Post  Post subject: Re: OADR  |  Posted: Mon Dec 26, 2016 3:48 pm

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In the US only about 4% of retired folk are in nursing homes..... so if that was the only expense and making the huge assumption that the older people were unlucky enough not to have their own means the ratio would be fine at 1:4.


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Rory
Post  Post subject: Re: OADR  |  Posted: Mon Dec 26, 2016 4:31 pm
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Okay so we also need to consider provision of part time residential care, state age pension, free public travel, free TV licence, energy grants.

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Rory
Post  Post subject: Re: OADR  |  Posted: Mon Dec 26, 2016 5:11 pm
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And also the fact that we cannot afford to allocate the totality of income tax to elder care, unless we don't mind having no schools, hospitals, welfare, roads, rail or housing.

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Lynx_Fox
Post  Post subject: Re: OADR  |  Posted: Mon Dec 26, 2016 8:42 pm

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Rory wrote:
And also the fact that we cannot afford to allocate the totality of income tax to elder care, unless we don't mind having no schools, hospitals, welfare, roads, rail or housing.


Again depends on the country. State pensions are usually already paid for, so that effectively cost nothing; much of the elderly care is the same paid by the individual either in the past or through their existing personal wealth. It's a lot more complex than just looking at cost and assuming that's the burden to young working people.


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Rory
Post  Post subject: Re: OADR  |  Posted: Mon Dec 26, 2016 9:31 pm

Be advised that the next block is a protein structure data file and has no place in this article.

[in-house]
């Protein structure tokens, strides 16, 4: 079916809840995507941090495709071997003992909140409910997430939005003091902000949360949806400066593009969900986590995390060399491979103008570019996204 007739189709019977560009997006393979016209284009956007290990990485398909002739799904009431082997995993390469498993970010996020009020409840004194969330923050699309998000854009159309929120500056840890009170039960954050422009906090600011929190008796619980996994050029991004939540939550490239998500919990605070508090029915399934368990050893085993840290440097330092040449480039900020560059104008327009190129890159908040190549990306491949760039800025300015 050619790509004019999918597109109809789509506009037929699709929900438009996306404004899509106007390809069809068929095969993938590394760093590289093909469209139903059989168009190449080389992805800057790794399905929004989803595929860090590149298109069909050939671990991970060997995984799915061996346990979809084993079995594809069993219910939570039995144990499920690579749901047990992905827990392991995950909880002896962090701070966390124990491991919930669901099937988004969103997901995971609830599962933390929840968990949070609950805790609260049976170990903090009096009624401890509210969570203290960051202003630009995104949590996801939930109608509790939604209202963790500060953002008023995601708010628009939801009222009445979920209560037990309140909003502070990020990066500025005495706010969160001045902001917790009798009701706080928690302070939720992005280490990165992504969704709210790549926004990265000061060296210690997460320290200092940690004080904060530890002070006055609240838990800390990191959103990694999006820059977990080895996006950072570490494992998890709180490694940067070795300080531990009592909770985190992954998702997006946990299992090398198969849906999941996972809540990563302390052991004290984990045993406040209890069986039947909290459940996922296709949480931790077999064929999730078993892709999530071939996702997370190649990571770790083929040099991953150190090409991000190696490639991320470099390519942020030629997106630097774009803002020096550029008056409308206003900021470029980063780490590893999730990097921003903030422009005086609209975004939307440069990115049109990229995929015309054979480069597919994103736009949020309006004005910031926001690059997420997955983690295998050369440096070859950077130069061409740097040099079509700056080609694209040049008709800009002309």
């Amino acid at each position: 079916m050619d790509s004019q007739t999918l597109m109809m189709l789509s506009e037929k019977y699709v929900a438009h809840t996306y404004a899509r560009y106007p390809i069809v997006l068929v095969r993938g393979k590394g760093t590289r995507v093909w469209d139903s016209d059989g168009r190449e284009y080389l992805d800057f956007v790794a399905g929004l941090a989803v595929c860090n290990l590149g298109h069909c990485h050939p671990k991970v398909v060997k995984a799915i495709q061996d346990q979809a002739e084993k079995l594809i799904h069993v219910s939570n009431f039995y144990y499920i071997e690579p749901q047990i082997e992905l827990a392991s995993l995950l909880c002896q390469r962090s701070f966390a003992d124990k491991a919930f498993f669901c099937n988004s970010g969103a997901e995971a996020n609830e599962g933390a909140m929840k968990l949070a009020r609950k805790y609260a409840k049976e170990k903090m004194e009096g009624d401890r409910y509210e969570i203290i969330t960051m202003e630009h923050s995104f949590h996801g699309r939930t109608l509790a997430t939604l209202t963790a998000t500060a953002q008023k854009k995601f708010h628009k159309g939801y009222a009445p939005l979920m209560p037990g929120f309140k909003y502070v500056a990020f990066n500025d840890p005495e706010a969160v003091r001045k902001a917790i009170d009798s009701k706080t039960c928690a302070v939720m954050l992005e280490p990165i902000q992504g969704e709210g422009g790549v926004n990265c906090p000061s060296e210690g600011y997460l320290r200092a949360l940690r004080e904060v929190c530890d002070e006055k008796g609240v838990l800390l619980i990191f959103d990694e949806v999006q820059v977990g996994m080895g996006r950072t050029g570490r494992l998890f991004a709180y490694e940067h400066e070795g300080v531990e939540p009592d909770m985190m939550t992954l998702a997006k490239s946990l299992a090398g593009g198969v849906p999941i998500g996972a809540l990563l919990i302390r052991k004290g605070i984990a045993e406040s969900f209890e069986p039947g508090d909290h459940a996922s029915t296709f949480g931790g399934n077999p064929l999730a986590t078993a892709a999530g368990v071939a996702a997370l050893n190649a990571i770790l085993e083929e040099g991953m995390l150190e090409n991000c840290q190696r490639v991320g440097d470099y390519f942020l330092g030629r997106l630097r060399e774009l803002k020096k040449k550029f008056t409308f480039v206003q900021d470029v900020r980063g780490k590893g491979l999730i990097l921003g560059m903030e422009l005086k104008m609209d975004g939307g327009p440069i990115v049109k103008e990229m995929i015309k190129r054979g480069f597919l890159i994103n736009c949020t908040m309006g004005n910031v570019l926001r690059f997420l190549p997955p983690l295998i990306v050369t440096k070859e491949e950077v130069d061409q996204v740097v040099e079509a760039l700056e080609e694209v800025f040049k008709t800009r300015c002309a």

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In theory, UK workers' national insurance (NI) contributions fund their state pension, but in reality the feasibility even of this scheme has been called into question:

State pension cash could run out, The Independent

https://www.google.co.uk/amp/www.independent.co.uk/news/business/news/state-pension-cash-could-run-out-report-claims-9790258.html%3Famp

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iNow
Post  Post subject: Re: OADR  |  Posted: Mon Dec 26, 2016 10:36 pm
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Since starting this thread several days ago, you said you were talking about the US, at least seven different times, actually:
Rory wrote:
Let's assume the current context of the US?
Rory wrote:
what OADR would be required to topple US society in its current economic state?
Rory wrote:
In the current US economic context.
Rory wrote:
the economic calibration for the thought experiment is current day US
Rory wrote:
I asked about the OADR threshold in the current US. In the current US...
Rory wrote:
I picked current day US.
Rory wrote:
Specifically, this second in time, in the US. I have chosen this snapshot in time...

Then beginning a few hours ago and in each of the last few posts you moved the goalposts to UK.

So, Rory... Which is it? US or UK? Details matter.

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Rory
Post  Post subject: Re: OADR  |  Posted: Mon Dec 26, 2016 11:05 pm
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Sorry, you're right, the US.

But nobody else was playing ball so I decided to play by myself using a system that I am more familiar with.

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iNow
Post  Post subject: Re: OADR  |  Posted: Mon Dec 26, 2016 11:40 pm
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Rory wrote:
nobody else was playing ball so I decided to play by myself

Such an approach is better suited to a blog than a forum.

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Rory
Post  Post subject: Re: OADR  |  Posted: Tue Dec 27, 2016 12:35 am
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Well, you came back, didn't you :)